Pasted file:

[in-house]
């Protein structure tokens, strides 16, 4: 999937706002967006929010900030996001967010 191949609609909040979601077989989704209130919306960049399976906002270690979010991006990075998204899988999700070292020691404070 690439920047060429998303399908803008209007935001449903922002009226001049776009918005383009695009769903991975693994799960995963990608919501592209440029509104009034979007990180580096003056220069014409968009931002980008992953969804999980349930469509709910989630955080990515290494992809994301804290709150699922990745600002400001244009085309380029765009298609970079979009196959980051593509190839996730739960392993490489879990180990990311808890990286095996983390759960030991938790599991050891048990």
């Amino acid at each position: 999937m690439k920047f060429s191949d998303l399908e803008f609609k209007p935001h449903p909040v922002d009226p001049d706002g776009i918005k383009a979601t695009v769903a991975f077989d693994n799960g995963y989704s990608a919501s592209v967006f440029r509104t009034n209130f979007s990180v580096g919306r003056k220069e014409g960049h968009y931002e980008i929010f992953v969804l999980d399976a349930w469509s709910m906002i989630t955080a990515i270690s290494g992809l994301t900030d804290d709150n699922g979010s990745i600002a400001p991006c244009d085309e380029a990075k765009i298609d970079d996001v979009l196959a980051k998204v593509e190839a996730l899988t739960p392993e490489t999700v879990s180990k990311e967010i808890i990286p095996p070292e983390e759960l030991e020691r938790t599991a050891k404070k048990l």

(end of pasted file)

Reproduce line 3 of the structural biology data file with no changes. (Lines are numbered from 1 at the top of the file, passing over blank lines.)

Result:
């Amino acid at each position: 999937m690439k920047f060429s191949d998303l399908e803008f609609k209007p935001h449903p909040v922002d009226p001049d706002g776009i918005k383009a979601t695009v769903a991975f077989d693994n799960g995963y989704s990608a919501s592209v967006f440029r509104t009034n209130f979007s990180v580096g919306r003056k220069e014409g960049h968009y931002e980008i929010f992953v969804l999980d399976a349930w469509s709910m906002i989630t955080a990515i270690s290494g992809l994301t900030d804290d709150n699922g979010s990745i600002a400001p991006c244009d085309e380029a990075k765009i298609d970079d996001v979009l196959a980051k998204v593509e190839a996730l899988t739960p392993e490489t999700v879990s180990k990311e967010i808890i990286p095996p070292e983390e759960l030991e020691r938790t599991a050891k404070k048990l």